George Methodist Church
30th March 2018
With Peter Veysie
THIS SERMON WAS NOT RECORDED
Four painful situations. The suffering servant of Isaiah is expressed in detail here by John:
- Judgment and abdication
19 Then Pilate took Jesus and had him whipped. 2 The soldiers twisted thorns together to make a crown. They put it on Jesus’ head. Then they put a purple robe on him. 3 They went up to him again and again. They kept saying, “We honor you, king of the Jews!” And they slapped him in the face.
4 Once more Pilate came out. He said to the Jews gathered there, “Look, I am bringing Jesus out to you. I want to let you know that I find no basis for a charge against him.” 5 Jesus came out wearing the crown of thorns and the purple robe. Then Pilate said to them, “Here is the man!”
6 As soon as the chief priests and their officials saw him, they shouted, “Crucify him! Crucify him!”
But Pilate answered, “You take him and crucify him. I myself find no basis for a charge against him.”
7 The Jewish leaders replied, “We have a law. That law says he must die. He claimed to be the Son of God.”
8 When Pilate heard that, he was even more afraid. 9 He went back inside the palace. “Where do you come from?” he asked Jesus. But Jesus did not answer him. 10 “Do you refuse to speak to me?” Pilate said. “Don’t you understand? I have the power to set you free or to nail you to a cross.”
11 Jesus answered, “You were given power from heaven. If you weren’t, you would have no power over me. So the one who handed me over to you is guilty of a greater sin.”
12 From then on, Pilate tried to set Jesus free. But the Jewish leaders kept shouting, “If you let this man go, you are not Caesar’s friend! Anyone who claims to be a king is against Caesar!”
13 When Pilate heard that, he brought Jesus out. Pilate sat down on the judge’s seat. It was at a place called the Stone Walkway. In the Aramaic language it was called Gabbatha. 14 It was about noon on Preparation Day in Passover Week.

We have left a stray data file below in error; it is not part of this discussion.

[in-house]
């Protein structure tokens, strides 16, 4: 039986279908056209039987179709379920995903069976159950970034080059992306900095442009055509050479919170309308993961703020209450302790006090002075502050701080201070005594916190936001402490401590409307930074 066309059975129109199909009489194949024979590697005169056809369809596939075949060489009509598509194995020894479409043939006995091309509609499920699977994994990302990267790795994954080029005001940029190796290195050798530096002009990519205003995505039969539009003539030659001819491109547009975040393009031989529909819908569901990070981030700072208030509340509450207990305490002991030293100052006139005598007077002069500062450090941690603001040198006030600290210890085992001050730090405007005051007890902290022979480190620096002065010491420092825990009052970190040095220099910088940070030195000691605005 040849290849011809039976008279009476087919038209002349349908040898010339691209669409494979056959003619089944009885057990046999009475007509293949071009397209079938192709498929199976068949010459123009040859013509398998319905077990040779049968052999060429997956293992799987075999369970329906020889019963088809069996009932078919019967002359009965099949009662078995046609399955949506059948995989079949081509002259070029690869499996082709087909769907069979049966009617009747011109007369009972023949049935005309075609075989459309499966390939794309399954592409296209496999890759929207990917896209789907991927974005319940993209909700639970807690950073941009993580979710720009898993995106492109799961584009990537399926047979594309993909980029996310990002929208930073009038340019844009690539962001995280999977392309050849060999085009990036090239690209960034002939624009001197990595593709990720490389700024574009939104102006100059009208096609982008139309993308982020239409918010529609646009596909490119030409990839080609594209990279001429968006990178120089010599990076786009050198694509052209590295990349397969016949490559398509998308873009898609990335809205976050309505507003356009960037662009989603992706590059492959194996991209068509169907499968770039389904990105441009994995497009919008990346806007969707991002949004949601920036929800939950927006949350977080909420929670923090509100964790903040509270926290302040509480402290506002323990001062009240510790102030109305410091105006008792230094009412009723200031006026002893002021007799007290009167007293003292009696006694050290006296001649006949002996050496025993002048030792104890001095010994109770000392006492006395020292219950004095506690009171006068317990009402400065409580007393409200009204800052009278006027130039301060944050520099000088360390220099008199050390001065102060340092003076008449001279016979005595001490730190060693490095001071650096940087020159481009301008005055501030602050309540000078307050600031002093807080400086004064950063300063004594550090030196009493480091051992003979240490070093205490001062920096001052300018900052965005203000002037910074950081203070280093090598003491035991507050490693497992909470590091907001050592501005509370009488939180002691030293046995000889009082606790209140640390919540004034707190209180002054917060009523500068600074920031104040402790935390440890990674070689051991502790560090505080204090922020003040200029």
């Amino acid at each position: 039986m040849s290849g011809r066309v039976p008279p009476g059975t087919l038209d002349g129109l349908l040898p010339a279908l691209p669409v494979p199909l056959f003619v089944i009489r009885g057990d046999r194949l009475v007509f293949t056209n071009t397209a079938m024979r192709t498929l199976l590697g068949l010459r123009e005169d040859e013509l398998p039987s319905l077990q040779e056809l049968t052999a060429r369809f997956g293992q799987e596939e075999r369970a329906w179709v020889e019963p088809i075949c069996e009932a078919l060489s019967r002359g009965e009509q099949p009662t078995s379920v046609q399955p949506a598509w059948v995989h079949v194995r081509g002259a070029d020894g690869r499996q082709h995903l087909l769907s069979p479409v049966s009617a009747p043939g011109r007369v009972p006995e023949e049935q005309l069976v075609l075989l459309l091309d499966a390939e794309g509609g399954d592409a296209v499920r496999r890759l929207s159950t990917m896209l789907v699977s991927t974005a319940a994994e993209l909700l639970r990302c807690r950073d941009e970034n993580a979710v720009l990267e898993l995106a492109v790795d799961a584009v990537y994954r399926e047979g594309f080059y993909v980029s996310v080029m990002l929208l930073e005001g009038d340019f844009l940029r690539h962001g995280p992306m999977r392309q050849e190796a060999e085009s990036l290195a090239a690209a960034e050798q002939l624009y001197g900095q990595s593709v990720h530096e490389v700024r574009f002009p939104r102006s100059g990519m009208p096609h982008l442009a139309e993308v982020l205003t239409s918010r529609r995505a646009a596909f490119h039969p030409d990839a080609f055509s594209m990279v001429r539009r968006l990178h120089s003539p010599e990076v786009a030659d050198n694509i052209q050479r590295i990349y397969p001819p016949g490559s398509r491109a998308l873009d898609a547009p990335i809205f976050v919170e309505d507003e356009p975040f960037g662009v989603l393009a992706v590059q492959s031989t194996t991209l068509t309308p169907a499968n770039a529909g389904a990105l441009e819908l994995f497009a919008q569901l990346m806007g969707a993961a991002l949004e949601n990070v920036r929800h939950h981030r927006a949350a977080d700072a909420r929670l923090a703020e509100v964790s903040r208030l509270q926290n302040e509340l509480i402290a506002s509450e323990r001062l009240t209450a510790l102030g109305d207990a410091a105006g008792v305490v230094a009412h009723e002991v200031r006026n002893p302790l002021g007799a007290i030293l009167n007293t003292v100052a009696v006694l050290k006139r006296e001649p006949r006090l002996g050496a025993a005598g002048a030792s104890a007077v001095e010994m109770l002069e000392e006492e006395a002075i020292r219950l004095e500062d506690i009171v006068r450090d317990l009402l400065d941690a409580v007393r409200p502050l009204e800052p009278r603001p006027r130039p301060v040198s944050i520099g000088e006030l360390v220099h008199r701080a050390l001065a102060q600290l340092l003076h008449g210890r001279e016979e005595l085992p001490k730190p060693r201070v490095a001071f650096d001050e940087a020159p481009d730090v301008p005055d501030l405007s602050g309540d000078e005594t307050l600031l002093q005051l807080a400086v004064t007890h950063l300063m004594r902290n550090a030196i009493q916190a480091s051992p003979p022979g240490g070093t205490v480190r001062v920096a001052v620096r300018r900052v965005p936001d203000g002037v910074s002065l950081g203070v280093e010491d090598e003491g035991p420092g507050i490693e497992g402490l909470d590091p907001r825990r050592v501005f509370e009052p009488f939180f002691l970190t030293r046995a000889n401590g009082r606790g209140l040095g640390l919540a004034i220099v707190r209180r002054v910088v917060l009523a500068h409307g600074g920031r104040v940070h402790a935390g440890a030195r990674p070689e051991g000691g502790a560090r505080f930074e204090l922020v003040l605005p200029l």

“Here is your king,” Pilate said to the Jews.
15 But they shouted, “Take him away! Take him away! Crucify him!”
“Should I crucify your king?” Pilate asked.
“We have no king but Caesar,” the chief priests answered.
16 Finally, Pilate handed Jesus over to them to be nailed to a cross.
- Jesus Is Nailed to a Cross
So the soldiers took charge of Jesus. 17 He had to carry his own cross. He went out to a place called the Skull. In the Aramaic language it was called Golgotha. 18 There they nailed Jesus to the cross. Two other men were crucified with him. One was on each side of him. Jesus was in the middle.
19 Pilate had a notice prepared. It was fastened to the cross. It read,
jesus of nazareth, the king of the jews.
20 Many of the Jews read the sign. That’s because the place where Jesus was crucified was near the city. And the sign was written in the Aramaic, Latin and Greek languages. 21 The chief priests of the Jews argued with Pilate. They said, “Do not write ‘The King of the Jews.’ Write that this man claimed to be king of the Jews.”
22 Pilate answered, “I have written what I have written.”
23 When the soldiers crucified Jesus, they took his clothes. They divided them into four parts. Each soldier got one part. All that was left was Jesus’ long, inner robe. It did not have any seams. It was made out of one piece of cloth from top to bottom.
24 “Let’s not tear it,” they said to one another. “Let’s cast lots to see who will get it.”
This happened so that Scripture would come true. It says,
“They divided up my clothes among them.
They cast lots for what I was wearing.” (Psalm 22:18)